In the wake of this discovery, which did not unnerve Thomas, he can be witnessed in his Commentary working as an historian. He constantly compares the Liber, Proclus, the pseudo-Dionysius and Aristotle. As Saffrey noted, he has the texts of the Liber and of the Elements of Theology and the Dionysian corpus before his eyes. Evidently, he comes to know more clearly what Platonism is, though he is still reading, has read, and will read, almost nothing of Plato. Here, and in the De Substantiis separatis, written about the same time, we can see him weighing again the relation of his thought to the positions of Aristotle and Plato. The result of this weighing is by no means a simple following of Aristotle even as Thomas understands him.

The way Thomas reads and assimilates these elements of his thought has been usefully compared and contrasted with the same matters in his teacher (and survivor) Albertus Magnus. The writing of Alain de Libera on this is well employed in the introduction. It is a pity that Edward Booth's remarkable Aristotelian Aporetic Ontology in Islamic and Christian Thinkers was not also used. 2 In fact, it undertakes the same comparison which Thomas made and illumines the background and thinking of Aquinas in these complex relations better than any other single book. Simon Tugwell, in a far more accessible work, has also usefully compared how Albert and Thomas stand to these predecessors.3 There is also no reference to it in this volume.

Despite very intelligent reading and comparison of the texts before him in relation to the newly added Elements of Proclus, it is remarkable that Thomas appears not to have changed his mind from the judgments he made very early. In his Commentary on the Sentences (II Sent. 14,1,2), he opined that Dionysius mostly followed Aristotle ("Dionysius fere ubique sequitur Aristotelem"). Commenting on the Liber, again and again he finds Aristotle, Dionysius, the author of the Liber and the Christian faith in agreement. They all reduce the Platonic self- subsistent highest forms to predicates of the one God. This telescoping of the Neoplatonic hypostases will not prevent Dionysius, and Aquinas himself, from maintaining much the same order as the Platonists when they follow Proclus in making these perfections into conceptual names of God.

Students of later Neoplatonism do not emerge from reading this Commentary thinking that the assimilation of Dionysius and Aristotle makes Thomas an Aristotelian as opposed to a Platonist. I see nothing in Aquinas here or elsewhere to justify the hints in the introduction (at x) that Aquinas suspected earlier than his reading of the Elements of Theology that the Liber was not the theology of Aristotle. In fact, the judgments reiterated in this Commentary tend to show the opposite. Perhaps the greatest fault in the usual view of Thomas is a failure to appreciate what this attribution accepted during most of his life must have meant for his understanding of Aristotle.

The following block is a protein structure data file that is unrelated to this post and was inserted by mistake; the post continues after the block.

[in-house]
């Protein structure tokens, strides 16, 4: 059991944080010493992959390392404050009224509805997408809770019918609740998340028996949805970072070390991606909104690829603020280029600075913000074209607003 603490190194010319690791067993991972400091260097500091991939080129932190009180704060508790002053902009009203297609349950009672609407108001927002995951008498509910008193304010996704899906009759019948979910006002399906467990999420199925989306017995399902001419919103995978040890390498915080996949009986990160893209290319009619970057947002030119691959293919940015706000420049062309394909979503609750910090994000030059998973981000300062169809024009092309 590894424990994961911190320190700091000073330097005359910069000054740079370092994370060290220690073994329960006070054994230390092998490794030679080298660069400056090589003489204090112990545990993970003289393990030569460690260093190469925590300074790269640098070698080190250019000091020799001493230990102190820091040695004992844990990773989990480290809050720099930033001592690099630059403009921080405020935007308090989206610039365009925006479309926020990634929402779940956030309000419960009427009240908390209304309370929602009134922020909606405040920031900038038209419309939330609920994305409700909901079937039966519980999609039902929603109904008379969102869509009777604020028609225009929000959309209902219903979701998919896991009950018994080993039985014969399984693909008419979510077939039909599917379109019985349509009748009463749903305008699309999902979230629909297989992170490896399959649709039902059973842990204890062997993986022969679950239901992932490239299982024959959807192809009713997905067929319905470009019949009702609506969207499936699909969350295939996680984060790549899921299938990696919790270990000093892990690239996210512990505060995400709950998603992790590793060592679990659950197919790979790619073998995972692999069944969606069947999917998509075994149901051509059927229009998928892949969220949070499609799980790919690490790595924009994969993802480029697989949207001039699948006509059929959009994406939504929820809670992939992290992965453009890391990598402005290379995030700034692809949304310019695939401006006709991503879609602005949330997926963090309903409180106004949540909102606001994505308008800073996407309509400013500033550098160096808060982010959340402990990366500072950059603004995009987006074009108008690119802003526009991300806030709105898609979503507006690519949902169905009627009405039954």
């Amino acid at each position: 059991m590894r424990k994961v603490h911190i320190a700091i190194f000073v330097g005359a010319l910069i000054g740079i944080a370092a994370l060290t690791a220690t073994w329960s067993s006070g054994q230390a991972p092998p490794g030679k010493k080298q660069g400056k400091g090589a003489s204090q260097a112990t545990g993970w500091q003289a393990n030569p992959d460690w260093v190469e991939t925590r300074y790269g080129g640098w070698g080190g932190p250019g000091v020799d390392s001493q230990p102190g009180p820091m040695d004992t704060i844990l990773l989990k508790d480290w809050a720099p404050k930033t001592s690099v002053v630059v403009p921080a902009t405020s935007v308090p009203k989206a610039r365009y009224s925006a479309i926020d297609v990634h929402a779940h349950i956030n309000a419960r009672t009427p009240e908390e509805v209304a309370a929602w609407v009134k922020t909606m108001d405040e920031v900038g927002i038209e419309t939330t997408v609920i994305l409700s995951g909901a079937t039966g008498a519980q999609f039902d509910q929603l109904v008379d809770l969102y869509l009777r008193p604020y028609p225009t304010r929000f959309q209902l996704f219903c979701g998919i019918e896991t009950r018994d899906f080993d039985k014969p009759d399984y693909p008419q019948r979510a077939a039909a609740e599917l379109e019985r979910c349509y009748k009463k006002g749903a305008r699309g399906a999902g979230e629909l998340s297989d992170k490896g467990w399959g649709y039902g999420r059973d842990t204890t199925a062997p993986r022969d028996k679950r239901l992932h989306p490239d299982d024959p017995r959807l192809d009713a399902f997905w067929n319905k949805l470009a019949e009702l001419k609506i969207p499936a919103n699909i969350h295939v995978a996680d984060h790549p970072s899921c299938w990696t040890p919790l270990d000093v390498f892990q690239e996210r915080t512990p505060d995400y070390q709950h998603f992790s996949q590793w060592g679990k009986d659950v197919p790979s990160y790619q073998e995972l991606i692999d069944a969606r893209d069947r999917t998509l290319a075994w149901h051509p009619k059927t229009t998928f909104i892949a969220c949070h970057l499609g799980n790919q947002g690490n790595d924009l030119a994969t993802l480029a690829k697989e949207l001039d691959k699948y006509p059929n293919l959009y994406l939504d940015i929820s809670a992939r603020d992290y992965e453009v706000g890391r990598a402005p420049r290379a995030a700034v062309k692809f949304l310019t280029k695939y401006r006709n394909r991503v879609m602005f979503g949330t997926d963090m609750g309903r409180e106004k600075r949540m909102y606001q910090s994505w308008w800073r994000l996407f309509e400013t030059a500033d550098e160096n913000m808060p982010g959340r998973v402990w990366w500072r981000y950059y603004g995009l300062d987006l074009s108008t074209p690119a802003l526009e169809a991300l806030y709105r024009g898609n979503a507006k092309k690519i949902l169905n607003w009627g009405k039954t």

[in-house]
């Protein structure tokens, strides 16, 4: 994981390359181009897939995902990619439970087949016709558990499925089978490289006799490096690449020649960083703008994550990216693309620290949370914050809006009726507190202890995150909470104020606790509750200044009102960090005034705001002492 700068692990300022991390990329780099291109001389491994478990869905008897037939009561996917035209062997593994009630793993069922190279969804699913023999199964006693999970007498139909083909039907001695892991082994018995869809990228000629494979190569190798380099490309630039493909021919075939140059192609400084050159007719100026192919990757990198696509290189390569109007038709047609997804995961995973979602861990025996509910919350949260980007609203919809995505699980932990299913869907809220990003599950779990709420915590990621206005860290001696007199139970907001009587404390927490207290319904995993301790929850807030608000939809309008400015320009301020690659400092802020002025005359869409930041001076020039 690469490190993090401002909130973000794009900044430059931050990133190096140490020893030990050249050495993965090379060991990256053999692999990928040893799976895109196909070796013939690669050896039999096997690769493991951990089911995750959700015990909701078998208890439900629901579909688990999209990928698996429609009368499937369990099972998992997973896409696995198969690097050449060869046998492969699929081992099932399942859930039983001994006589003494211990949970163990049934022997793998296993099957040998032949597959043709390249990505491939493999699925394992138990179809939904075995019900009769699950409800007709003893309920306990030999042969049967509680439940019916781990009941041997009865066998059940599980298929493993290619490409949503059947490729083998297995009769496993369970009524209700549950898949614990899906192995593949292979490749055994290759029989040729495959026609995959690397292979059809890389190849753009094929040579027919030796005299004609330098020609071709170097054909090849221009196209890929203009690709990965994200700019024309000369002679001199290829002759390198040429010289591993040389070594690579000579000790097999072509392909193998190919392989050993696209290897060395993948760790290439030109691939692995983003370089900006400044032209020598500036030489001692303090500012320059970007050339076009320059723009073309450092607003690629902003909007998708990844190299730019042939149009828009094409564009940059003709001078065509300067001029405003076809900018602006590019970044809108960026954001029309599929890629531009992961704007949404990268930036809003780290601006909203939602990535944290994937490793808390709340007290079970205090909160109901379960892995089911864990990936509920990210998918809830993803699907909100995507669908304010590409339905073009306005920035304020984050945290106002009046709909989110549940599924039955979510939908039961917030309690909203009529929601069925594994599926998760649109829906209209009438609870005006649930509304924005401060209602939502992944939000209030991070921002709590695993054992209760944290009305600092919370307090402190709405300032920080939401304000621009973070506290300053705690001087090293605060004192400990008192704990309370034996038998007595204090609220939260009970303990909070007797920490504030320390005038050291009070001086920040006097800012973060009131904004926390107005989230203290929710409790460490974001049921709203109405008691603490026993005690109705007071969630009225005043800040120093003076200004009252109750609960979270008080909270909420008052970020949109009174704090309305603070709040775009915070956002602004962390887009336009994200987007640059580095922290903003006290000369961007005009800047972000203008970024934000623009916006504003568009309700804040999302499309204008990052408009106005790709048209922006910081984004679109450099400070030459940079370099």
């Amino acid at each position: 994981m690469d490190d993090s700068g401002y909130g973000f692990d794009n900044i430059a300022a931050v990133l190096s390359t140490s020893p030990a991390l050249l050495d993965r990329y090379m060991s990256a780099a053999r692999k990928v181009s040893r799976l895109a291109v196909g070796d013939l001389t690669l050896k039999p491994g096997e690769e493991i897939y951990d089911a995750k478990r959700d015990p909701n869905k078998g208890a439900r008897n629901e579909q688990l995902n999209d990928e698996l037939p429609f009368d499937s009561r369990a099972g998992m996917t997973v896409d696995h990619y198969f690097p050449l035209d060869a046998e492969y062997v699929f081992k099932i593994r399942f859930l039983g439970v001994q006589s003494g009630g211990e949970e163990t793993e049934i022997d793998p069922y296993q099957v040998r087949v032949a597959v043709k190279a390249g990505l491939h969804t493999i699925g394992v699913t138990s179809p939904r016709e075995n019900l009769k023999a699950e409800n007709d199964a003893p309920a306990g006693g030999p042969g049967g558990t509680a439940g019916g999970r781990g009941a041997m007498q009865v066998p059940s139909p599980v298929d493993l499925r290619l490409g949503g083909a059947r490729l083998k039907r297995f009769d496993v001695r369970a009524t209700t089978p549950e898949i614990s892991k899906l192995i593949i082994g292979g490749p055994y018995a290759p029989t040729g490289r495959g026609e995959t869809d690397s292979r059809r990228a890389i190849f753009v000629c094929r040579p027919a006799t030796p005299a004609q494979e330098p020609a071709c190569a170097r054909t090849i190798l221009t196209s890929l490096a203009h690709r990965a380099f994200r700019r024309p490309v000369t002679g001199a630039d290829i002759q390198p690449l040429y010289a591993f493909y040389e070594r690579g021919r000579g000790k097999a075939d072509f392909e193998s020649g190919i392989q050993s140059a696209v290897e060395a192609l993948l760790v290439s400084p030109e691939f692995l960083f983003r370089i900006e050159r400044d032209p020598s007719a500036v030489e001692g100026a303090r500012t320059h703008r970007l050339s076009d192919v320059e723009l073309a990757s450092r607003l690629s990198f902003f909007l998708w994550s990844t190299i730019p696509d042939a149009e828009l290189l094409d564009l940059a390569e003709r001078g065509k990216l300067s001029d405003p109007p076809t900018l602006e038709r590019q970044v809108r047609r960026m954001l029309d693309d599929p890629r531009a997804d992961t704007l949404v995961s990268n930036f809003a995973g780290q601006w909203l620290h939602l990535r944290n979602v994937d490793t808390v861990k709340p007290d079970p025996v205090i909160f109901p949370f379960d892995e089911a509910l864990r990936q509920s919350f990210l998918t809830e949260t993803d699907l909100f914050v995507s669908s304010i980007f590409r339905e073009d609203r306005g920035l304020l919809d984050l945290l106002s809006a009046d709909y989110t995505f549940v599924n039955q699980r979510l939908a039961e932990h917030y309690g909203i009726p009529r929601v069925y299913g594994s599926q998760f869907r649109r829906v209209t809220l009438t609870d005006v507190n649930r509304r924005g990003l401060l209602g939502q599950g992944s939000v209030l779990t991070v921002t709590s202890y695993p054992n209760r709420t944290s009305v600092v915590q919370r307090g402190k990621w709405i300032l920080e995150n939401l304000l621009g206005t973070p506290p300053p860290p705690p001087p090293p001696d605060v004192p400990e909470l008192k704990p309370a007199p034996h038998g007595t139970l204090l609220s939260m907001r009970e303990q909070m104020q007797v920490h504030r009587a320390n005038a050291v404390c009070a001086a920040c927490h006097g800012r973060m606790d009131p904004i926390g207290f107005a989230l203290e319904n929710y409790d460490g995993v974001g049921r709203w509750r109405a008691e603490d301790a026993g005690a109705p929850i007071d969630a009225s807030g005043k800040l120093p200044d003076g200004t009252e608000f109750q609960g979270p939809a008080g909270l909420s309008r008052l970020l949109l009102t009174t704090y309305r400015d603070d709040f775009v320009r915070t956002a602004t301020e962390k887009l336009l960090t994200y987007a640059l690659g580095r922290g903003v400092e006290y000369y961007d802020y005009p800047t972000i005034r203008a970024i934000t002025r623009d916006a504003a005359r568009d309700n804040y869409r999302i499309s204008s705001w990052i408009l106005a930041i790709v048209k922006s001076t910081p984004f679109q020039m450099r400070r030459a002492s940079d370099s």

The monotheistic reduction of subsistent forms to divine predicates is by no means all Thomas finds to approve in the Liber. Much else which he approves--and very early took into his own thinking--are doctrines the author took in turn from Proclus. There is an extremely useful list of 17 on pages xxx and xxxi. Among these, most regard how being is understood. Partly on account of the Liber, Thomas' doctrine of being is profoundly idealist and Procline--there is nothing in the Commentary, in the scholarship cited, or in the introduction, to comfort those who would revive an Existential or anti-idealist Thomism.

Rather, a Procline doctrine of the Liber taken over by Thomas which is now getting more attention is one which draws together thought and being. The effective notion is that perfect "esse" has "reditio completa" on its own essence. Studies not referred to in the work before us which bear usefully on this include recent books by Francois-Xavier Putallaz, Rudi A. te Velde and Vivian Boland. 4 As Putallaz and others indicate, this aspect of Thomas was partly taken up in the Transcendental Thomism of the Jesuits.

Patrick Quinn has recently treated another Procline and Thomistic doctrine found in the Liber and listed in the introduction--the notion of soul as horizon. The Quinn book is also too new for us to expect to find it used by the authors of this translation, but it adds to the substantial list of recent monographs positively treating the Neoplatonism of Aquinas.5

An effect of these studies, as well as of this translation of the Commentary of St. Thomas, must be to nuance our understanding of Neoplatonism. The first step is to decline it in the plural both within the antique world and in its Islamic, Jewish and Christian continuations. A second step, suggested by this Commentary, would be to include the medieval retrieval of Aristotle within its history. A third is to recognise the importance of the Christian and Arabic transformations by which it was mediated to the Western Middle Ages.

By the time he is writing his Commentary on the Liber, Thomas has a considerable sense for the way Aristotle and the Procline developments of Platonism were modified in their Greek Christian mediation through pseudo-Dionysius and in their Arabic mediation through the Liber de causis, and Arabic philosophers. His Commentary is useful, then, not only as a text within the history of a more refined understanding of Neoplatonism, but also as a comment on it.